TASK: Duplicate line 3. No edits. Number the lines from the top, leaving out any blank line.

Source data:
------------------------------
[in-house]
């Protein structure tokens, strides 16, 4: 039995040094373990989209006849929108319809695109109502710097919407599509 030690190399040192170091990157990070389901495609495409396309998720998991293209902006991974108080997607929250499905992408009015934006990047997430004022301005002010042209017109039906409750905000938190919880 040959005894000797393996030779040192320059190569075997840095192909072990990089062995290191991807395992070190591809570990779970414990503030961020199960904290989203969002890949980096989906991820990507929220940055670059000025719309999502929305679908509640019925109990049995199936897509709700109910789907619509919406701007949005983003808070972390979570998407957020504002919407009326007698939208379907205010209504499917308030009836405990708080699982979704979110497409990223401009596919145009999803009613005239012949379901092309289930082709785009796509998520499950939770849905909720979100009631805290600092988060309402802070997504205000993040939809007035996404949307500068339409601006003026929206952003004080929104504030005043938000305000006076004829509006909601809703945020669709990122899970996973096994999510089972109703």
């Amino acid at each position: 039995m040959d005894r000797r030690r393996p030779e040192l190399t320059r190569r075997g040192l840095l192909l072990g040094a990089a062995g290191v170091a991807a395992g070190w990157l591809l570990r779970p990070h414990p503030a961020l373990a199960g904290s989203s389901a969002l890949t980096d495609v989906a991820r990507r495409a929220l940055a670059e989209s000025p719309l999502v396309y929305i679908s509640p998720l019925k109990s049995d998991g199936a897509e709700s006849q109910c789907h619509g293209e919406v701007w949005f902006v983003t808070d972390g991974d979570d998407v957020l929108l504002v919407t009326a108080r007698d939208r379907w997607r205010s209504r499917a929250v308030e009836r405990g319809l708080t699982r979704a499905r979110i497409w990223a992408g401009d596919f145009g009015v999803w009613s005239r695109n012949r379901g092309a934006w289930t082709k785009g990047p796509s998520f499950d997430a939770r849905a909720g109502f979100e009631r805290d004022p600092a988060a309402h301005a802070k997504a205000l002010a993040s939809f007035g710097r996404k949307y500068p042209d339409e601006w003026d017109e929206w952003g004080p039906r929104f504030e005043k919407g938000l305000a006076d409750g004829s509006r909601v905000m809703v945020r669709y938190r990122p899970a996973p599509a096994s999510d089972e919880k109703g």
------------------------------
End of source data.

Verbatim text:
């Amino acid at each position: 039995m040959d005894r000797r030690r393996p030779e040192l190399t320059r190569r075997g040192l840095l192909l072990g040094a990089a062995g290191v170091a991807a395992g070190w990157l591809l570990r779970p990070h414990p503030a961020l373990a199960g904290s989203s389901a969002l890949t980096d495609v989906a991820r990507r495409a929220l940055a670059e989209s000025p719309l999502v396309y929305i679908s509640p998720l019925k109990s049995d998991g199936a897509e709700s006849q109910c789907h619509g293209e919406v701007w949005f902006v983003t808070d972390g991974d979570d998407v957020l929108l504002v919407t009326a108080r007698d939208r379907w997607r205010s209504r499917a929250v308030e009836r405990g319809l708080t699982r979704a499905r979110i497409w990223a992408g401009d596919f145009g009015v999803w009613s005239r695109n012949r379901g092309a934006w289930t082709k785009g990047p796509s998520f499950d997430a939770r849905a909720g109502f979100e009631r805290d004022p600092a988060a309402h301005a802070k997504a205000l002010a993040s939809f007035g710097r996404k949307y500068p042209d339409e601006w003026d017109e929206w952003g004080p039906r929104f504030e005043k919407g938000l305000a006076d409750g004829s509006r909601v905000m809703v945020r669709y938190r990122p899970a996973p599509a096994s999510d089972e919880k109703g």